Women are leading the way for the environmental movement. One example is Wangari Maathai, Greenbelt Movement founder and Nobel Peace Prize Laureate, who led Kenyan women to plant 51 million trees.Trees are essential for mitigating negative effects of climate change. Their roots filter city street and agricultural runoff water for waterways that flow to our one world Ocean.
Today, we see Greta Thunberg stepping up to influence the climate change school strike and marches. The United States needs leadership that can help the country step up to do something similar. Women make up half the world’s population and a large portion of Ocean Blue supporters are women.
Time and time again, we see roughly 80% of beach cleanup volunteers being women. These women often bring their children and families. Not only are they stewarding the environment themselves, these women are teaching their children stewardship by example. We see women stepping up to lead the way in local communities from coast to coast in the U.S.
Jenny Yu of San Francisco, California and Christen Enrich of Lake Worth, Florida are just two of the women who reached out to Ocean Blue this year to Create a Cleanup. These women took it upon themselves to lead their local communities in beach cleanup efforts with the support of Ocean Blue.
Jenny Yu is the Service Chair of the SF Unified Lions Club. Over the summer, the club met at Ocean Beach in San Francisco to pick up litter. Yu described the impact her group made, “We collected a bunch of food wrappers, bottles, and things people left behind from enjoying their time there. The garbage cans were over filled before we even got there so that also made the walkway to the beach filthy and dirty. There was a bunch of cigarettes, clothing items and auto parts we found as well.”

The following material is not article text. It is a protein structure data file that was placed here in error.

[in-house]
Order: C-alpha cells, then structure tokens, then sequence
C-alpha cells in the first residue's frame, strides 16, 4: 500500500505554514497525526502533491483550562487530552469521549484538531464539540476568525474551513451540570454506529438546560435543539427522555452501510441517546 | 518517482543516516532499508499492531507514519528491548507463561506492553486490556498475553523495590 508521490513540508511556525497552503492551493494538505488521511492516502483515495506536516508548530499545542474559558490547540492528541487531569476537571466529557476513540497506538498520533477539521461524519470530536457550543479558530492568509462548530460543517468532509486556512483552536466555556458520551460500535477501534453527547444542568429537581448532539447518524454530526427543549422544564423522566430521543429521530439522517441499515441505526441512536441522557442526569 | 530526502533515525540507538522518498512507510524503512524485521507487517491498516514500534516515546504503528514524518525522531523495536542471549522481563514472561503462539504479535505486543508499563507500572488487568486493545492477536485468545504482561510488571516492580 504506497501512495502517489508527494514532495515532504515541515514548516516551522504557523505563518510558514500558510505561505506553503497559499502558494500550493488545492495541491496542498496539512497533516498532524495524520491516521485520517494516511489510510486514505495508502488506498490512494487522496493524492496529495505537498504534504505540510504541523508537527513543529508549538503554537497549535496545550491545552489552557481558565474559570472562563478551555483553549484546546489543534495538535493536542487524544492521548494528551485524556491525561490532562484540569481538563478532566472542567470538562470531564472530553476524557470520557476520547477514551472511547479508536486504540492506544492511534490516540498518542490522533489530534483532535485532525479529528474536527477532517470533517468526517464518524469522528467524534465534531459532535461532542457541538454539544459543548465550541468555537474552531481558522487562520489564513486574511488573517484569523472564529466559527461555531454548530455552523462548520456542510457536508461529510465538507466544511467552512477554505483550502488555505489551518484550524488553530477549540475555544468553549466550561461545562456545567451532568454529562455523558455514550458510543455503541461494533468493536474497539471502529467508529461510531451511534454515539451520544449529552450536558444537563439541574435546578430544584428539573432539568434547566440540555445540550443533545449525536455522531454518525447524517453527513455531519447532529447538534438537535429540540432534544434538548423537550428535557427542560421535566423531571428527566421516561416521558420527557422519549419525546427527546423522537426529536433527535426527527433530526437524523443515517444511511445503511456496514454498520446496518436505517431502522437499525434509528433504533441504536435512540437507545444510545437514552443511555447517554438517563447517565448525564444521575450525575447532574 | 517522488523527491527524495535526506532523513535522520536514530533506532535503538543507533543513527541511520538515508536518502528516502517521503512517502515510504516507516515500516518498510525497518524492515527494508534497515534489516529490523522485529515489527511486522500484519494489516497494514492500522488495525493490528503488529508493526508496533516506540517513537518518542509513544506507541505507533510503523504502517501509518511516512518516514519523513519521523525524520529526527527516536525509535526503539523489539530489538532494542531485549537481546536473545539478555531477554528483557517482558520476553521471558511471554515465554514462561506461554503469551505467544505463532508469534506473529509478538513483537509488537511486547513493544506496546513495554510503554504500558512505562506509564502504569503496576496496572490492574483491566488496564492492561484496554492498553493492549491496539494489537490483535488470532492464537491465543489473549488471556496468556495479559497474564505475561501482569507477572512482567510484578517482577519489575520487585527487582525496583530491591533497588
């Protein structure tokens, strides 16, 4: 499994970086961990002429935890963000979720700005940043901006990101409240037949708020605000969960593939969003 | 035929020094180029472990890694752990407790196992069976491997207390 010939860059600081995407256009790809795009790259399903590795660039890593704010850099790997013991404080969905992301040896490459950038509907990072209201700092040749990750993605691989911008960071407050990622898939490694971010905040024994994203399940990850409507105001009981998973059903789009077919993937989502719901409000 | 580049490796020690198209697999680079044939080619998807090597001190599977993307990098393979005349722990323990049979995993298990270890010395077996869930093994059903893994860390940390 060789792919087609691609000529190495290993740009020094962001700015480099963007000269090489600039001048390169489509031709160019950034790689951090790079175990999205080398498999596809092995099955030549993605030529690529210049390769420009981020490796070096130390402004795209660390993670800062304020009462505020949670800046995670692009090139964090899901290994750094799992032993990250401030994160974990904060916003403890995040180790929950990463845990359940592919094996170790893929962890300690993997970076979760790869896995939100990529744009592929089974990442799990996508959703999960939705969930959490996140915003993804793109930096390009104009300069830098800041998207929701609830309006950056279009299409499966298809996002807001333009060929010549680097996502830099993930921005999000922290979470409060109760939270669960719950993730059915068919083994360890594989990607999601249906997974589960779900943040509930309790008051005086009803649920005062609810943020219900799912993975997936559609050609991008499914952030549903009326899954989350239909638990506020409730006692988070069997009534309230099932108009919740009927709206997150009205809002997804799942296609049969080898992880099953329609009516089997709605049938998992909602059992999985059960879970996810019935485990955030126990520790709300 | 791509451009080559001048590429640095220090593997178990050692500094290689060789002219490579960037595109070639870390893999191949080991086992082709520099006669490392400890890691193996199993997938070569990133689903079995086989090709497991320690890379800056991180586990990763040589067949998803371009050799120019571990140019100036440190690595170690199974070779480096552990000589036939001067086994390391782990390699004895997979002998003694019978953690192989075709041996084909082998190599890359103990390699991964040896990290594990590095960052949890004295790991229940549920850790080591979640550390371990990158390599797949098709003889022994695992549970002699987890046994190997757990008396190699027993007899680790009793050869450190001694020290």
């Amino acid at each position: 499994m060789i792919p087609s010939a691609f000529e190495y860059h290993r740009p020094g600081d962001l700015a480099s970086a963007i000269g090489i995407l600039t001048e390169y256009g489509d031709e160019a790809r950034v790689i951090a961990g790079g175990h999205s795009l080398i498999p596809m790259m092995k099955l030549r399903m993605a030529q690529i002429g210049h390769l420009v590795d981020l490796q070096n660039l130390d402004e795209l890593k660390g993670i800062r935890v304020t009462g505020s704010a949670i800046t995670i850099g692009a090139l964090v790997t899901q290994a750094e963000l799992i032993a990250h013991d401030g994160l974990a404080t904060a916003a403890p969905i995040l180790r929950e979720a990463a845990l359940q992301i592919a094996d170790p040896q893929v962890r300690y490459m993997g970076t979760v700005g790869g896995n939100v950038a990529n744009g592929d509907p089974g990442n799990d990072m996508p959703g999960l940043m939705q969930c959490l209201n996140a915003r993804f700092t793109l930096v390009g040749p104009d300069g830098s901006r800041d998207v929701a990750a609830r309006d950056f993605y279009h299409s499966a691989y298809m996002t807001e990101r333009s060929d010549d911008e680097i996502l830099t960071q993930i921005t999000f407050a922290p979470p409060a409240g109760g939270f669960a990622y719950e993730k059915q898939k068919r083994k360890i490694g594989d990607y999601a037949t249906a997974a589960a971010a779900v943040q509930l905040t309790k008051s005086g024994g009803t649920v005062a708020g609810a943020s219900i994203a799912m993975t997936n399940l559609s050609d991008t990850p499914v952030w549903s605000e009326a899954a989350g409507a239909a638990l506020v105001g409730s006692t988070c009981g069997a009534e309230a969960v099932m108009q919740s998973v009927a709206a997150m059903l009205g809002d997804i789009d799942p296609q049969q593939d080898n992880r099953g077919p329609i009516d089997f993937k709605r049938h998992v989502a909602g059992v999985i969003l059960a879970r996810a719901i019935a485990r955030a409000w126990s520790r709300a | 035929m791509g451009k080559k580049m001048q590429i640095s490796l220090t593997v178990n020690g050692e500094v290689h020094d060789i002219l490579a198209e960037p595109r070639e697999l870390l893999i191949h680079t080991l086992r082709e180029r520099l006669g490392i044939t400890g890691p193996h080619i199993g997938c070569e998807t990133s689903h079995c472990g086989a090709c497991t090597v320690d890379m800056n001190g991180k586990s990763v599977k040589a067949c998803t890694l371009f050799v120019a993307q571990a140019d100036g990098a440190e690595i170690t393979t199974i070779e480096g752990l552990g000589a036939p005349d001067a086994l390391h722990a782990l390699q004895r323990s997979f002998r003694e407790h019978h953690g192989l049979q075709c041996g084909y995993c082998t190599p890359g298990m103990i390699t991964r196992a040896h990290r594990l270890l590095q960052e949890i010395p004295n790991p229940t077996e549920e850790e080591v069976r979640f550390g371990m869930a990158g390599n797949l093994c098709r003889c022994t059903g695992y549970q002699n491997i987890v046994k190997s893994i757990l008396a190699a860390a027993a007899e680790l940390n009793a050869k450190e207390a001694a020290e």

The SF Unified Lions Club made great impact on the west coast, while Christen Enrich was empowering her family and friends to do the same on the U.S. East Coast. Enrich first discovered Ocean Blue over the summer as a volunteer beach cleanup on Singer Island - North Palm Beach.
Enrich recalls, “I was speaking to Richard and he mentioned being able to open it up to where people can organize their own cleanups, so when I saw the opportunity I was in!” She is looking forward to doing another cleanup in Lake Worth, Florida soon. “The kids really enjoyed it.”
The Create a Cleanup program allows women like Yu and Enrich, and anyone who wants to lead a cleanup, the opportunity to make direct impact for the natural spaces they love. The program also keeps travel costs and carbon footprint for cleanup projects low. With carbon emissions being a leading factor of climate change, Create a Cleanup program also lets Ocean Blue keep grassroots donations closer to home, making larger impact for all communities.
Even neighborhood cleanups located inland from the Ocean can make a difference. The Ocean is a mirror reflection of our city streets. A plastic straw that falls into an urban stream after fresh rain becomes ocean bound. A cigarette butt thrown to the curbside can be swept out to sea because not all storm drains flow to a city wastewater treatment plant.
Some drains flow straight to the river, and are often labeled with paint or a plaque that states it. Rain carries a cigarette butt into rivers that flow into the ocean faster than a street sweeper can deal with it. This is why neighborhood and river cleanups are vital to the prevention of marine debris.